• Final Report: If a filer expects to accept no further political contributions and to make no further political expenditures and if the filer expects to take no further action to get elected to a public office, the filer may file a final report. Filing a final report terminates a filer’s campaign treasurer appointment and relieves the filer from any additional filing obligations as a candidate.[28]

Campaign filing schedule[29]

Deadline Report Report end date Who files
January 15, 2014 January semiannual December 31, 2013 All candidates and officeholders
January 21, 2014 Personal Financial Statement December 31, 2014 All candidates
February 3, 2014 Pre-primary report January 23, 2014 Candidates with primary opponent on ballot
February 24, 2014 Second pre-primary report February 22, 2014 Candidates with primary opponent on ballot
May 19, 2014 Pre-runoff report May 17, 2014 Candidates in primary runoff
July 15, 2014 July semiannual June 30, 2014 All candidates and officeholders
October 6, 2014 30-day pre-general report September 25, 2014 All candidates and officeholders
October 27, 2014 8-day pre-general report October 25, 2014 Candidates with an opponent in general election
January 15, 2015 January semiannual December 31, 2014 All candidates and officeholders

Contribution limits
No statutory limits are placed on campaign contributions in Texas.


Election-related agencies

See also: State election agencies

Candidates running for office will require some form of interaction with the following agencies:

  • Texas Secretary of State-Elections Division
Why: This agency provides and processes nominating petitions, declarations of candidacy and other candidate forms. This agency also accepts payment for requisite filing fees.
208 East 10th Street
Rusk Building, Third Floor
Austin, Texas 78701-2407
Toll Free Phone: 1.800.252.VOTE (8683)
Phone: 512.463.5650
Fax: 512.475.2811
E-mail: elections@sos.state.tx.us
Main Website: http://www.sos.state.tx.us/elections/index.shtml
Complaint Website: http://www.sos.ga.gov/cgi-bin/emailelectionscomplaint.asp
  • Texas Ethics Commission
Why: This agency processes campaign finance reports.
201 East 14th St., 10th Floor
Austin, TX 78701
Phone: 512-463-5800
Website: http://www.ethics.state.tx.us/tec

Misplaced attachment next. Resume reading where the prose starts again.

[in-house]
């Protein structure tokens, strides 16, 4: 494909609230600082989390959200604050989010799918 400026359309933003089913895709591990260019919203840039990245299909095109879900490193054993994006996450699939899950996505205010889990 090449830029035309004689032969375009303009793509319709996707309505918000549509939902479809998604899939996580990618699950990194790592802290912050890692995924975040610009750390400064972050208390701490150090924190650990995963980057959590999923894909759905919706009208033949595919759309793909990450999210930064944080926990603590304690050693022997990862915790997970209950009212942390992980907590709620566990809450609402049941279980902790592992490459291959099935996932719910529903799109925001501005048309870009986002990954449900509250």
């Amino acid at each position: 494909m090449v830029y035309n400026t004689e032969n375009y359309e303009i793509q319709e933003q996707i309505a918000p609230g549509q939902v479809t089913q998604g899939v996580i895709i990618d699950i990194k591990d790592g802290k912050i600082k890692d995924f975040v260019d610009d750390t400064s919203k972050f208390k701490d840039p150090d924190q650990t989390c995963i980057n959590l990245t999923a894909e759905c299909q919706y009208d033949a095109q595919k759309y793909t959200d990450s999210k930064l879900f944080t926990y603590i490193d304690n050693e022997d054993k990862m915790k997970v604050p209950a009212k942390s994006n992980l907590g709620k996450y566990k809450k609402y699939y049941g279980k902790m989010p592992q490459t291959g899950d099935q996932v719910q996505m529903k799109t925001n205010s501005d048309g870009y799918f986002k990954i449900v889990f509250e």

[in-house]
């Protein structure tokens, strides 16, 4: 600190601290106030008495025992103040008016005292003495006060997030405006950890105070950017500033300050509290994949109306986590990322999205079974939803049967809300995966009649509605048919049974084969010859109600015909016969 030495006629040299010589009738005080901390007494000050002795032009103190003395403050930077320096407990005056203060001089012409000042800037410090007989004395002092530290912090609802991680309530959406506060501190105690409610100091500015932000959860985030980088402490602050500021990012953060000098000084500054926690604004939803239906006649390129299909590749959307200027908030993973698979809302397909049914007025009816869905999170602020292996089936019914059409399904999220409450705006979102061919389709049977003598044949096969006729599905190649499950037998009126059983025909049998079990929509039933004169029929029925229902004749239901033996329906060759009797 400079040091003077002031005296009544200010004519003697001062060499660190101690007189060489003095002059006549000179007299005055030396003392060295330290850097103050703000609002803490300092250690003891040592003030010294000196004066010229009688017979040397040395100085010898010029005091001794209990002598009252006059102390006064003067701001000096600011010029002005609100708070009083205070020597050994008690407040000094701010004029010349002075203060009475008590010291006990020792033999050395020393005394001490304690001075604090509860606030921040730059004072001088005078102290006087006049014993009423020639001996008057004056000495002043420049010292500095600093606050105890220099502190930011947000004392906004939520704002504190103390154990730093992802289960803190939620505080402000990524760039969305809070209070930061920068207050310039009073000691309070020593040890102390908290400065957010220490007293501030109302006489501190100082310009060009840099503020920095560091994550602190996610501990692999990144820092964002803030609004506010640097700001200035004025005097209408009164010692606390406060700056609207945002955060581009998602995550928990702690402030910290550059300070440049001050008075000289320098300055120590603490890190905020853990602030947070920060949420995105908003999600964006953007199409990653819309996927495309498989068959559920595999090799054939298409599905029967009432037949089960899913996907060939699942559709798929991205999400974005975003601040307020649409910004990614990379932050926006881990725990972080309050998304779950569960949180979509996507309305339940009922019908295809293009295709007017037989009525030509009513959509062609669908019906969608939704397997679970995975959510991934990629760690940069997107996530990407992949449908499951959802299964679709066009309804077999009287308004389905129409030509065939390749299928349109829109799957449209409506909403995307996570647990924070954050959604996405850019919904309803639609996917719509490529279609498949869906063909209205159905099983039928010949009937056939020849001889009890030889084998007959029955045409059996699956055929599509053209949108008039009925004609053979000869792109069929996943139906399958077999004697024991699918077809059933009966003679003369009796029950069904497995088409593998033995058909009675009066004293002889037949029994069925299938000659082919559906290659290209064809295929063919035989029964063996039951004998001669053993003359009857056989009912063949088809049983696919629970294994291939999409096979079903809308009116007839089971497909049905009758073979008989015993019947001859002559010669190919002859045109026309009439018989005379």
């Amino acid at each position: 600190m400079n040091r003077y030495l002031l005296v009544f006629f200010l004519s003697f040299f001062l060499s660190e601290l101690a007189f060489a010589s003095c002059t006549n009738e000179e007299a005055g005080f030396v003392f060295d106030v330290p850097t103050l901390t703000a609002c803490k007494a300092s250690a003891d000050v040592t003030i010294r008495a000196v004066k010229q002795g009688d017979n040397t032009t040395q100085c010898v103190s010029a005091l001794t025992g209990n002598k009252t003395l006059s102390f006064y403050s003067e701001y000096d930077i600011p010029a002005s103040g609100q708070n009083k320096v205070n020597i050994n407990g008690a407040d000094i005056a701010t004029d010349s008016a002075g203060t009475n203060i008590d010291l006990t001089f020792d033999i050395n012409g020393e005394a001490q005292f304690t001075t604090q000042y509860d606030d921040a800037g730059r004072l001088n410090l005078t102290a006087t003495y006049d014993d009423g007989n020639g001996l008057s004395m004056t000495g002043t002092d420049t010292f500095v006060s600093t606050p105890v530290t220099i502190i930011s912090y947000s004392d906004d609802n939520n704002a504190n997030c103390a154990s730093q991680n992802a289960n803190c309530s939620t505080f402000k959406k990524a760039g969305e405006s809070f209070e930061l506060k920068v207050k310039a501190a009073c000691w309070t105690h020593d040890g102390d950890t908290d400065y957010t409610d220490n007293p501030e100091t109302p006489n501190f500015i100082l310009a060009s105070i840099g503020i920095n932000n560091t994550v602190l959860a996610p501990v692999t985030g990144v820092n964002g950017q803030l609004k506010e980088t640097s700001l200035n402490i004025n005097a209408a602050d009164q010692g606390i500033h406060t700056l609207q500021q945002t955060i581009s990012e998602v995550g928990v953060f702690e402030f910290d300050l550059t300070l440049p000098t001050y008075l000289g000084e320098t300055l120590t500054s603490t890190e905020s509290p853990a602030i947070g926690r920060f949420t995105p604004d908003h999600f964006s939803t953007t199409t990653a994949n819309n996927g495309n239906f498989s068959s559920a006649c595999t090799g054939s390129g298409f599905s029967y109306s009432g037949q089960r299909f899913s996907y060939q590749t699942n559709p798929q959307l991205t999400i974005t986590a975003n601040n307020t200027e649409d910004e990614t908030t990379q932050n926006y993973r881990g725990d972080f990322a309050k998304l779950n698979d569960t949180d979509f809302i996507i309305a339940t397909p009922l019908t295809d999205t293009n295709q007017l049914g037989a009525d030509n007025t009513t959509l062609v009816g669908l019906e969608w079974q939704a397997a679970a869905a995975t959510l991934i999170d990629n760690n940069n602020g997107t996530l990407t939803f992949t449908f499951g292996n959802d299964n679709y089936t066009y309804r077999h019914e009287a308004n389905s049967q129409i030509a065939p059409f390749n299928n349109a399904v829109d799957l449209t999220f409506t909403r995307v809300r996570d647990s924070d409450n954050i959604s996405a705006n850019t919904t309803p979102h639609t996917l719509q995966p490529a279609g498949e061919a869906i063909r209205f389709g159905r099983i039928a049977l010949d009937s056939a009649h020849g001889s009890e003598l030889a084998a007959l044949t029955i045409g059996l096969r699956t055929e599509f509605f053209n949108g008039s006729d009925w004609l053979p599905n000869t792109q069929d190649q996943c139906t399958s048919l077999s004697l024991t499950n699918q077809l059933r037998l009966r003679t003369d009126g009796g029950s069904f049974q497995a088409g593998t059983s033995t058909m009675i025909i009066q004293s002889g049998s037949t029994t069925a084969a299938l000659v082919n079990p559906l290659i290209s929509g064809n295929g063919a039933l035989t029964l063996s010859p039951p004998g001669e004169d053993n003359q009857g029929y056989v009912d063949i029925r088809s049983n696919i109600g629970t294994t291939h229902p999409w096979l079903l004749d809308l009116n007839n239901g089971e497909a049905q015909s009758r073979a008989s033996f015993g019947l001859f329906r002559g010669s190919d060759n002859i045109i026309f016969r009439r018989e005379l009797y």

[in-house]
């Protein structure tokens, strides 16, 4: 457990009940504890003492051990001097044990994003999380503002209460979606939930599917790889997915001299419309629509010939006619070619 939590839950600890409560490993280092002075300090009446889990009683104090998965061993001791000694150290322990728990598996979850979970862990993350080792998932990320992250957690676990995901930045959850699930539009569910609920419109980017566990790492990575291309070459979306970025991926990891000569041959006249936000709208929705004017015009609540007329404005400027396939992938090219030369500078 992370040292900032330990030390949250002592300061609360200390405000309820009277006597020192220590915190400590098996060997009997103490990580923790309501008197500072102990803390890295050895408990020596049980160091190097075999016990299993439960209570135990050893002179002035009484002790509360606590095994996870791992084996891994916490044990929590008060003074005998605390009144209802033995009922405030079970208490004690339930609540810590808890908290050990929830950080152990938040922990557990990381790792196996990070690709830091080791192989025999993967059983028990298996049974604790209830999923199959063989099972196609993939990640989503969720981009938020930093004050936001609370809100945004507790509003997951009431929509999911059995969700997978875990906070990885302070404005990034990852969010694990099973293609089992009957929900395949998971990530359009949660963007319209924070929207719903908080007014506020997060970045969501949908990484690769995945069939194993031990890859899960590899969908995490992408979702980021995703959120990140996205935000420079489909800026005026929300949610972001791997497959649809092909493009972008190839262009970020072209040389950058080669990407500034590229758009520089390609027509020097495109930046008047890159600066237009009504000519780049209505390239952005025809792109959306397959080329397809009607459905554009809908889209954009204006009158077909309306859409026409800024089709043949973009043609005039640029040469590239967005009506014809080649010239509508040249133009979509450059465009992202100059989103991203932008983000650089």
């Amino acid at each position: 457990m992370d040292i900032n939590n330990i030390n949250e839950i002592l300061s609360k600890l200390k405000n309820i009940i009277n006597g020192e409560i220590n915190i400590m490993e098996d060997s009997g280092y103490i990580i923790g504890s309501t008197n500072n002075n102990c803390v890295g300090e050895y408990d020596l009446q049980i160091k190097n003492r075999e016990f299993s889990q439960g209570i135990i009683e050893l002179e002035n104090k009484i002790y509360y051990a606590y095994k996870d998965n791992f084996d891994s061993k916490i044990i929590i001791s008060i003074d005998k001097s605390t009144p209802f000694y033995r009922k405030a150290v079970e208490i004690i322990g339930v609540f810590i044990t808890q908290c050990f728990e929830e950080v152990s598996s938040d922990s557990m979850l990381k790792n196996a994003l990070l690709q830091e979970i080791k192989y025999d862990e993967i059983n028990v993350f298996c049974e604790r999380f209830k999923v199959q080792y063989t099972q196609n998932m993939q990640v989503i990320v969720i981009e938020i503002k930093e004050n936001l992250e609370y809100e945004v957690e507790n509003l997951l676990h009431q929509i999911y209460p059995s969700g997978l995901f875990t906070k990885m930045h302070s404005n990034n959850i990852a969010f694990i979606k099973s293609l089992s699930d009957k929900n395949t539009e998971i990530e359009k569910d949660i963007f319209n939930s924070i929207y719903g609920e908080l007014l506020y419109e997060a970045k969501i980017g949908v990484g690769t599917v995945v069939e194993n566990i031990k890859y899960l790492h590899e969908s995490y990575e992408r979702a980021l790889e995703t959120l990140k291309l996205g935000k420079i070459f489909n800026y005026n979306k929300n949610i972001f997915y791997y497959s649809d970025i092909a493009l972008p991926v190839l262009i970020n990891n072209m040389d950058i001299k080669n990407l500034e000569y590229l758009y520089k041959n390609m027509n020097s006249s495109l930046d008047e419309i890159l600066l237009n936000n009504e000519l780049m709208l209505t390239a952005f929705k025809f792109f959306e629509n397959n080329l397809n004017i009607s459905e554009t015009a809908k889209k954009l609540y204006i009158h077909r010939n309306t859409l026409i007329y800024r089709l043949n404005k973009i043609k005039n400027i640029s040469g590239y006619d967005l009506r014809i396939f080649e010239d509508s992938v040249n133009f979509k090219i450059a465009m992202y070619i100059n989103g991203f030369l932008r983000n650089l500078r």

Term limits

State executives

Portal:State Executive Officials
See also: State executives with term limits and States with gubernatorial term limits and Texas state executive official elections, 2014

There are no state executive positions with certain provisions specifying the number of terms allowed.

State legislators

See also: State legislatures with term limits

There are no term limits placed on Texas state legislators.

Congressional partisanship

Portal:Congress
See also: List of United States Representatives from Texas and List of United States Senators from Texas

Here is the current partisan breakdown of the congressional members from Texas as of 2014:

Congressional Partisan Breakdown from Texas
Party U.S. Senate U.S. House Total
     Democratic Party 0 12 12
     Republican Party 2 24 26
TOTALS as of December 2014 2 36 38

State legislative partisanship

Portal:State legislatures

Here is the current partisan breakdown of members of the state legislature of Texas as of 2014:

State Senate

Party As of December 2014
     Democratic Party 12
     Republican Party 19
Total 31

State House

Party As of December 2014
     Democratic Party 55
     Republican Party 94
     Vacancy 1
Total 150

Recent news

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All stories may not be relevant to this page due to the nature of the search engine.

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See also

External links

Official state and federal links

Forms

Other information

References

  1. 1.0 1.1 Texas Secretary of State Office, "2014 Minor Party Candidate Information," accessed November 6, 2013
  2. 2.0 2.1 2.2 2.3 2.4 Texas Secretary of State Office, "Independent Candidates," accessed November 6, 2013
  3. 3.0 3.1 The Texas Tribune, "Some CD-36 Candidates Saw Stockman Switch Coming," accessed December 12, 2013
  4. Texas Republican Party, "Republican Party of Texas Announces Extended Filing Period for Congressional District 36," accessed December 12, 2013
  5. Texas Election Code, "Section 172.054," accessed December 12, 2013
  6. Texas Secretary of State, "Candidate Information," accessed November 8, 2013
  7. Texas Secretary of State, "2014 Independent Candidates," accessed December 5, 2013
  8. Texas Election Code, "Title 9, Section 142.009," accessed December 5, 2013
  9. E-mail consultation with ballot access expert Richard Winger in January 2014.
  10. 10.0 10.1 10.2 10.3 10.4 10.5 10.6 10.7 10.8 Texas Secretary of State, "Minor Party Candidate Information," accessed December 2, 2013
  11. Texas Election Code, "Sec. 181.005," accessed December 29, 2013
  12. Texas Election Code, "Section 181.006," accessed January 2, 2014
  13. Texas Election Code, "Sec. 181.005," accessed January 2, 2014
  14. Texas Election Code, "Section 172.023," accessed December 23, 2013
  15. Texas Elections Division, "Republican or Democratic Party Nominees," accessed October 31, 2013
  16. Texas Election Code, "Section 181.033," accessed December 23, 2013
  17. Texas Election Code, "Section 1.005(9)," accessed December 23, 2013
  18. Texas Election Code, "Section 142.008," accessed December 23, 2013
  19. Texas Election Code, "Section 162.003," accessed December 23, 2013
  20. Texas Election Code, "Section 162.007," accessed December 23, 2013
  21. Texas Election Code, "Section 142.002(b)(2)," accessed December 23, 2013
  22. Texas Election Code, "Section 142.009," accessed December 23, 2013
  23. 23.0 23.1 23.2 Texas Elections Division, "Write-In Candidates," accessed November 1, 2013
  24. Texas Election Code, "Section 146.025," accessed December 23, 2013
  25. Texas Election Code, "Section 146.023-146.0232," accessed December 23, 2013
  26. Texas Election Code, "Title 9, Section 141.064," accessed December 31, 2013
  27. Texas Election Code, "Title 9, Section 141.065," accessed December 31, 2013
  28. 28.0 28.1 28.2 28.3 28.4 28.5 28.6 28.7 Texas Ethics Commission, "Campaign Finance Guide for Candidates and Officeholders," accessed December 11, 2013
  29. Texas Ethics Commission, "2014 Filing Schedule for Candidates and Officeholders," accessed December 11, 2013